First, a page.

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“I heard the news today, oh boy…”  One of my former elders sent me a link to the Sun-Sentinel.  I was saddened to hear that the “dissidents” from Coral Ridge, not getting their way in the vote the previous Sunday, have already left and begun the process of forming a new congregation.

They currently call it The Church, and over 400 people attended a worship service led by the organist and choir director who just resigned and a former staff member.

There are ways to leave peaceably, and then there are ways to leave spitefully.  This looks to be the latter- it was rash, hasty and bears all the marks of a knee-jerk reaction instead of patience & love.  And this is disheartening to me.  It must be much more disheartening to Tully Tchividjian and the rest of Coral Ridge.  People can disagree on ministry style (and non-core theological issues).  Churches can plant new churches with a different ministry style.  That is leaving peaceably.  Agreeing that though we disagree, we love and respect one another and will continue to work together though we will work differently.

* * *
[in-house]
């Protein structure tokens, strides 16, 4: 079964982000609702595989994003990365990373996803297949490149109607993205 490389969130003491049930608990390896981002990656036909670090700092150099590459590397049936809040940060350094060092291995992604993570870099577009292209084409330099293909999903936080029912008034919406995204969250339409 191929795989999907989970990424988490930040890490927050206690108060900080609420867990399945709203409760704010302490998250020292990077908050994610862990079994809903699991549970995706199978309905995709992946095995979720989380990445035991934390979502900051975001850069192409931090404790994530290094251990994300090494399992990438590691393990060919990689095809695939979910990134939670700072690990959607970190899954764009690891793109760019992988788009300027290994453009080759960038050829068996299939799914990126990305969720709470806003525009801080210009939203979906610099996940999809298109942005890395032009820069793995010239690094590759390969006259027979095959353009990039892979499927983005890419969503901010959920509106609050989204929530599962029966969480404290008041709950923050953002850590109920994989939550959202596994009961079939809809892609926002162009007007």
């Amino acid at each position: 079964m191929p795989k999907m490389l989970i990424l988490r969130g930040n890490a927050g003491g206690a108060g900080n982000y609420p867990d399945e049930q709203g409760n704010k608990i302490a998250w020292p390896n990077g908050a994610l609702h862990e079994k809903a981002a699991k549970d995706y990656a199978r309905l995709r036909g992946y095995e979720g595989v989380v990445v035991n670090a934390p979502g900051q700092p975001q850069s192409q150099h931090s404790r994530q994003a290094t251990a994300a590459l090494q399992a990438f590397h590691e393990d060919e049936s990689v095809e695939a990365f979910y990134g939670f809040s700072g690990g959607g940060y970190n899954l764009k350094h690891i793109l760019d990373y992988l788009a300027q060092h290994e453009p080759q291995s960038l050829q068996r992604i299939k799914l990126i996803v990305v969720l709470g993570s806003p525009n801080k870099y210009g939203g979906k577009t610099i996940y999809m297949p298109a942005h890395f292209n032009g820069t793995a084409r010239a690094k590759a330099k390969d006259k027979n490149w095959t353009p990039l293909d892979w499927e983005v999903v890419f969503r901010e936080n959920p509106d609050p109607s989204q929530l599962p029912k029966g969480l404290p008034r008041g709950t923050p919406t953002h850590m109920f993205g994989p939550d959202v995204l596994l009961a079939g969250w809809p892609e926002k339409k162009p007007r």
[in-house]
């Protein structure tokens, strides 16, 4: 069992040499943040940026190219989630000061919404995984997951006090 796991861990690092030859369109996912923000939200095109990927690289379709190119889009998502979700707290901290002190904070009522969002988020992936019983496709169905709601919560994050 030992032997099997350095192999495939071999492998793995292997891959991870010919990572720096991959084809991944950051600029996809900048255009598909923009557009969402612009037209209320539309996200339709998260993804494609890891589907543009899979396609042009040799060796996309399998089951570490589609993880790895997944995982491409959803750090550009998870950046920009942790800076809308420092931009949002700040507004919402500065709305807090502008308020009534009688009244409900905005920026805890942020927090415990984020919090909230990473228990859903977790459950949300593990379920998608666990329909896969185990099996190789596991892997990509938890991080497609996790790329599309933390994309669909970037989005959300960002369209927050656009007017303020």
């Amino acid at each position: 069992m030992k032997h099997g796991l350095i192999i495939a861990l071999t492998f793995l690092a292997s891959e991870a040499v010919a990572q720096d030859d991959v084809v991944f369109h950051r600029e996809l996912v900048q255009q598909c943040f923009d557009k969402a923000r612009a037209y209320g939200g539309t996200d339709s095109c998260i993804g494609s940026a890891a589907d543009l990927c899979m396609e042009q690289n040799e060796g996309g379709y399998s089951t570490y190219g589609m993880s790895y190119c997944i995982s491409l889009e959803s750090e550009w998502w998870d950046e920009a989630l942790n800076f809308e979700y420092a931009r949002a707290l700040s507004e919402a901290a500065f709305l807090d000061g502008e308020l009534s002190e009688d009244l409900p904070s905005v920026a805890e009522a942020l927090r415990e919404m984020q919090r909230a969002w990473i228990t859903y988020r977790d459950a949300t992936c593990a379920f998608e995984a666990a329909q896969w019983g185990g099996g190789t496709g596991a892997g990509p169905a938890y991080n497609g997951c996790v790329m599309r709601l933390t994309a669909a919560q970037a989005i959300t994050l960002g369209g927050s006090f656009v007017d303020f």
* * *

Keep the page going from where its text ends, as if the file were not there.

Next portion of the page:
But “splants” are something altogether different.  They are born of animosity.  They are taking their toys and going to a new home.  I currently live in “splant central”.  While they may initially have success, the rotten foundation ultimately does them in unless there is repentance for the self-will and bitterness that lay at their root.  Such actions say “the gospel is not enough for us to overcome our differences and love each other well.”  Such actions are actually anti-gospel.  As a result, they undermine the work of the kingdom in the community.  This is precisely what I feared would happen, and I wish I was pleasantly surprised by a very different outcome- one in keeping with the finished work of Christ applied to His people.